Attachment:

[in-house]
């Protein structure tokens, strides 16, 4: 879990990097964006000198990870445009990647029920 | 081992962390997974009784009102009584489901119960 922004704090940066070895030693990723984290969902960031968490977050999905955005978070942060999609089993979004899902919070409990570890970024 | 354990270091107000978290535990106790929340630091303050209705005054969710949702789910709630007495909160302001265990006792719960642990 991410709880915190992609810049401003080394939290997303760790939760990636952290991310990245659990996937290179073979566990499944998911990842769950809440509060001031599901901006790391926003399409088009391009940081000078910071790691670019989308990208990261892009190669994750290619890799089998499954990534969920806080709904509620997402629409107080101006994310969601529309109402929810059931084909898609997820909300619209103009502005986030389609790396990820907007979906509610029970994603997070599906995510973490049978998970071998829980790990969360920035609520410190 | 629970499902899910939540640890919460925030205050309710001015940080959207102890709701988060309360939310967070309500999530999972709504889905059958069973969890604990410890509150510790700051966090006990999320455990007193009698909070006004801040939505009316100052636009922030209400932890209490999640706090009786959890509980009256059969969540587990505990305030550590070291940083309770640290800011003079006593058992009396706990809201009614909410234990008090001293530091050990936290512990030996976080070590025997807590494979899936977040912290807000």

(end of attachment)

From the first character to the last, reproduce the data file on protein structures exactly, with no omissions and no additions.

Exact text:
[in-house]
């Protein structure tokens, strides 16, 4: 879990990097964006000198990870445009990647029920 | 081992962390997974009784009102009584489901119960 922004704090940066070895030693990723984290969902960031968490977050999905955005978070942060999609089993979004899902919070409990570890970024 | 354990270091107000978290535990106790929340630091303050209705005054969710949702789910709630007495909160302001265990006792719960642990 991410709880915190992609810049401003080394939290997303760790939760990636952290991310990245659990996937290179073979566990499944998911990842769950809440509060001031599901901006790391926003399409088009391009940081000078910071790691670019989308990208990261892009190669994750290619890799089998499954990534969920806080709904509620997402629409107080101006994310969601529309109402929810059931084909898609997820909300619209103009502005986030389609790396990820907007979906509610029970994603997070599906995510973490049978998970071998829980790990969360920035609520410190 | 629970499902899910939540640890919460925030205050309710001015940080959207102890709701988060309360939310967070309500999530999972709504889905059958069973969890604990410890509150510790700051966090006990999320455990007193009698909070006004801040939505009316100052636009922030209400932890209490999640706090009786959890509980009256059969969540587990505990305030550590070291940083309770640290800011003079006593058992009396706990809201009614909410234990008090001293530091050990936290512990030996976080070590025997807590494979899936977040912290807000």